The most important thing is what we do right now at this present moment which creates the future. In order to put this into practice, we should really learn our past, not only the past of this individual person from birth, but what human beings have been doing since the beginning of history, or even from the big bang. Everything influences this person and this moment, and each one of us has influence towards the future. We should understand that even though this is a small person, and our action is really small, our action is really universal. Our being, what I am doing, influences and is influenced or created by the whole universe, by the entirety of time. From the beginning of the universe this influence continues to the endless end of the universe.

— • —

Commentary by Shōhaku Okumura Roshi

The Dōgen Institute offers an occasional series of questions from students with responses from Okumura Roshi  about practice and study. These questions and responses are from Okumura Roshi’s recorded lectures, and are lightly edited.

— • —

For further study:

> Other Questions and responses


Copyright 2019 Sanshin Zen Community

Do you believe that everyone has Buddha-nature?

Photo copyright © 2019 by David S Thompson

Do you believe that everyone has Buddha-nature?

For people in the Yogacara school of Buddhism, this is a really important point. Yogacara teachers thought there are two kind of Buddha-nature. One is Buddha-nature as a principal or idea, another is Buddha-nature as practice or actual life. As a principal, everything is Buddha-nature – all people have Buddha-nature, but as an actuality, there are some people who hear about dharma or Buddha’s teaching and it’s not attractive to those people. “Buddha’s teaching” means the teaching of emptiness, beyond any kind of self-and-other dichotomy. This doesn’t mean those people are evil or bad, but those people cannot see the emptiness of beings; so they can be a very moral person, or a very nice person, but their understanding or way of viewing things is dualistic – “I want to be a good person so I try to be generous or do something for other people.” This kind of attitude is not bad. Yet this is blind to the reality of emptiness, of no beings, no one who is doing good things, and no person who can be helped.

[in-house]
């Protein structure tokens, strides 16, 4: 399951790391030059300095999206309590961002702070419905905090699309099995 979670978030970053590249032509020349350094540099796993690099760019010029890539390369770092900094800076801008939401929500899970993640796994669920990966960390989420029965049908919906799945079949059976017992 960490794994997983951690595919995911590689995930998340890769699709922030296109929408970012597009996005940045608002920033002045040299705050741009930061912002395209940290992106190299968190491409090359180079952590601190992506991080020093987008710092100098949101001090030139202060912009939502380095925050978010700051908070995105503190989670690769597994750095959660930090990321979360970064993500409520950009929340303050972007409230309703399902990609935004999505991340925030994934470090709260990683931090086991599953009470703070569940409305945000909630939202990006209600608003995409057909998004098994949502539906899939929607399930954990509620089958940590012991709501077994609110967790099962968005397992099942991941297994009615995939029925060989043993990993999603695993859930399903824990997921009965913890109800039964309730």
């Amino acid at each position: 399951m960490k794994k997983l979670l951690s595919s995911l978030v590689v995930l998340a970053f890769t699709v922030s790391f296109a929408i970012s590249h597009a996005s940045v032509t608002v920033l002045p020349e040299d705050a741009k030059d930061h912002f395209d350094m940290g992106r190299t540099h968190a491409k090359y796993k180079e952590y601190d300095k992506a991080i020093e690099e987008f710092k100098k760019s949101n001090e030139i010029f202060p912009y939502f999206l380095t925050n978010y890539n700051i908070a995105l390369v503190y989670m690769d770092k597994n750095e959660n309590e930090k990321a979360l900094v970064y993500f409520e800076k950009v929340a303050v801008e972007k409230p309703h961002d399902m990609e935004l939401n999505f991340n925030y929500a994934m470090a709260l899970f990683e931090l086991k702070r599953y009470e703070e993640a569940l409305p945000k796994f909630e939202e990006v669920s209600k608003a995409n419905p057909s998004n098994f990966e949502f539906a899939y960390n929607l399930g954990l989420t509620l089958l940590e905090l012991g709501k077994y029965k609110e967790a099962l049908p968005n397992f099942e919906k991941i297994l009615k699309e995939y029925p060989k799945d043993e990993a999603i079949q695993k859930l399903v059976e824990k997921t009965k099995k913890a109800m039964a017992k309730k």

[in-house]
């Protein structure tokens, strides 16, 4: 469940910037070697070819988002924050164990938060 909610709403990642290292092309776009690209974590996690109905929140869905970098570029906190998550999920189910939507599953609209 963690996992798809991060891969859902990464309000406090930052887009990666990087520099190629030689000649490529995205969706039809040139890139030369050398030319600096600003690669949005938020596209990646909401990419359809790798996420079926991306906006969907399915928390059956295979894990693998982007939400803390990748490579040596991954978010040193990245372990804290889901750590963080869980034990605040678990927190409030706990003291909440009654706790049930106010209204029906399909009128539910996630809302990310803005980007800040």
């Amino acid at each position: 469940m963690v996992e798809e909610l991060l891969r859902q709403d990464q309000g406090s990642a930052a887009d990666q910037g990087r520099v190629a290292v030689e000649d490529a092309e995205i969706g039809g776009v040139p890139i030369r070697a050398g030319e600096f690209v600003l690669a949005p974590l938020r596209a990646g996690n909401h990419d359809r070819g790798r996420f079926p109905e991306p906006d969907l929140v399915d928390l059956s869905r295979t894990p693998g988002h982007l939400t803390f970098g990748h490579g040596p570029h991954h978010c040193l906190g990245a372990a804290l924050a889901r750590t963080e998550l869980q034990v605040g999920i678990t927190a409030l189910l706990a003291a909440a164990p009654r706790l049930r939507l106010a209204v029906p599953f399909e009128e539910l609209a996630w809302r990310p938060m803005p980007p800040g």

When we really look deeply into ourselves, we find this person, and we cannot believe this person has Buddha-nature. It’s really important to know that. It’s easy to just think or believe that all human beings have Buddha-nature, it’s a really nice thought. Yet if we honestly reflect on ourselves, even though we hear Buddha’s teaching, still we attach, and cling to this person. Still we think, “Me first.” Even though we understand Buddha’s teaching, and even though we practice zazen or Buddha’s teaching, still we try to protect this person before other people. If we really deeply see this selfishness or egocentricity, it’s more honest to say, “I don’t have Buddha-nature.“ There is no possibility for me to become Buddha. For the followers of Yogacara, it is more important to see this incompleteness or egocentricity and deep selfishness than to simply believe all beings have Buddha-nature.

That is the difference between Yogacara philosophy and tathagatagharba theory. In tathagatagharba theory, our life is Buddha-nature itself, and yet somehow it has been covered with dirt, or delusion/selfishness. Essentially our life is good, and yet our selfishness or delusion is like a guest. Somehow it comes from outside and clings to this, covers this Buddha-nature. Therefore, what we should do is see the Buddha-nature and take this dirt away from it and polish it. Then original Buddha-nature starts to be revealed. That is the basic idea of tathagatagharba theory. Yogacara is different. According to those teachers, our alaya consciousness is not Buddha-nature, it’s always neutral. So it can be good or bad depending upon our action. In that sense, this practice or teaching is more actual, it’s not an abstract thing. I think from this point of view, the theory of Buddha-nature or tathagatagarba is kind of abstract. Therefore, it’s an important point when we study Yogacara, to see things from this point of view. When we study tathagatagarba theory, we should see things from that point of view. Those two points can be contradictory. And yet another viewpoint, the Madhyamnika, is also different. Seeing our life from different perspectives, the important point is what this means for this person.

Of course we can say this is true, this is my way; we can take one of these points of view as my point of view. “This is most familiar to me, I think this is the best way.” And yet my attitude, or the so called zen attitude is that we don’t stand on either point of view, but see them as perspectives on this life, this person. We don’t stand upon, or take any view or any point of view. That is the basic attitude of “zen people,” zen practitioners. They study and yet they try to forget; they try not to use those theoretical or philosophical terms. Instead, zen people try to show the reality within reality without using those logical frameworks, or theory. That’s why zen stories, zen questions and answers, or zen expressions are really concrete. They don’t discuss what is Buddha-nature – they just show it. They don’t discuss whether we have Buddha-nature or not but just try to show it by direct action. So as a zen practitioner, it is important to study the systems of philosophy or theory in any of the schools in Buddhism; they can be the ground or soil of our practice. And yet we have to put any philosophical theory into our own lives at this moment, right now right here. Then – what do you do, how do we live based on any theory or philosophy? That is a characteristic point in zen.